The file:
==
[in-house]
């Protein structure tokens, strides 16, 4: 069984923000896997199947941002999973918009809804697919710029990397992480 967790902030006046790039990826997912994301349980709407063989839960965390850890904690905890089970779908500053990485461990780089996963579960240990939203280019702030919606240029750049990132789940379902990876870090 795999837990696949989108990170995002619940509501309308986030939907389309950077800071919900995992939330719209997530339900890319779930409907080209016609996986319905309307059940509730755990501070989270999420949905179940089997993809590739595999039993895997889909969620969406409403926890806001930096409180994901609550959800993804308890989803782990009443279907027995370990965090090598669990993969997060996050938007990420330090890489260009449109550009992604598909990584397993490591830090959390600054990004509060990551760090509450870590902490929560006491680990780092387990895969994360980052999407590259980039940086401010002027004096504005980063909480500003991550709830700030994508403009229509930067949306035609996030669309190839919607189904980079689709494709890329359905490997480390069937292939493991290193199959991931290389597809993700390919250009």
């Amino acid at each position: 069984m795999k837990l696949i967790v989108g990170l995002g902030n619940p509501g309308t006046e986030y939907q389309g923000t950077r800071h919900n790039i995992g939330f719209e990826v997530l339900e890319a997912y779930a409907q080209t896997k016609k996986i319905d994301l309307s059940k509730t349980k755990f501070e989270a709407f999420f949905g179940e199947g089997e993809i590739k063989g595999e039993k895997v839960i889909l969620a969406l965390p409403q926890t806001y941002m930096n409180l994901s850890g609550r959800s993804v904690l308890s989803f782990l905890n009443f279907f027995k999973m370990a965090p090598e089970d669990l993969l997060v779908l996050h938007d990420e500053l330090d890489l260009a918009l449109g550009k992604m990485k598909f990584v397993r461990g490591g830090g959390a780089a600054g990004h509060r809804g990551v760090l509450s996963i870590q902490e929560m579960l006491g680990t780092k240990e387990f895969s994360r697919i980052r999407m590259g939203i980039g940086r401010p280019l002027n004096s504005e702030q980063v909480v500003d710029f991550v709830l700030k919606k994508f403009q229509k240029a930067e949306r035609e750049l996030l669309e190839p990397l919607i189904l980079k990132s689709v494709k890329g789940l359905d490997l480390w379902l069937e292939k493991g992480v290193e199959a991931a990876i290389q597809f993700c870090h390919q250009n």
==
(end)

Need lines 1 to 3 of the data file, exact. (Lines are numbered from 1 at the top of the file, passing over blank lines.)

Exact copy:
[in-house]
């Protein structure tokens, strides 16, 4: 069984923000896997199947941002999973918009809804697919710029990397992480 967790902030006046790039990826997912994301349980709407063989839960965390850890904690905890089970779908500053990485461990780089996963579960240990939203280019702030919606240029750049990132789940379902990876870090 795999837990696949989108990170995002619940509501309308986030939907389309950077800071919900995992939330719209997530339900890319779930409907080209016609996986319905309307059940509730755990501070989270999420949905179940089997993809590739595999039993895997889909969620969406409403926890806001930096409180994901609550959800993804308890989803782990009443279907027995370990965090090598669990993969997060996050938007990420330090890489260009449109550009992604598909990584397993490591830090959390600054990004509060990551760090509450870590902490929560006491680990780092387990895969994360980052999407590259980039940086401010002027004096504005980063909480500003991550709830700030994508403009229509930067949306035609996030669309190839919607189904980079689709494709890329359905490997480390069937292939493991290193199959991931290389597809993700390919250009």
């Amino acid at each position: 069984m795999k837990l696949i967790v989108g990170l995002g902030n619940p509501g309308t006046e986030y939907q389309g923000t950077r800071h919900n790039i995992g939330f719209e990826v997530l339900e890319a997912y779930a409907q080209t896997k016609k996986i319905d994301l309307s059940k509730t349980k755990f501070e989270a709407f999420f949905g179940e199947g089997e993809i590739k063989g595999e039993k895997v839960i889909l969620a969406l965390p409403q926890t806001y941002m930096n409180l994901s850890g609550r959800s993804v904690l308890s989803f782990l905890n009443f279907f027995k999973m370990a965090p090598e089970d669990l993969l997060v779908l996050h938007d990420e500053l330090d890489l260009a918009l449109g550009k992604m990485k598909f990584v397993r461990g490591g830090g959390a780089a600054g990004h509060r809804g990551v760090l509450s996963i870590q902490e929560m579960l006491g680990t780092k240990e387990f895969s994360r697919i980052r999407m590259g939203i980039g940086r401010p280019l002027n004096s504005e702030q980063v909480v500003d710029f991550v709830l700030k919606k994508f403009q229509k240029a930067e949306r035609e750049l996030l669309e190839p990397l919607i189904l980079k990132s689709v494709k890329g789940l359905d490997l480390w379902l069937e292939k493991g992480v290193e199959a991931a990876i290389q597809f993700c870090h390919q250009n």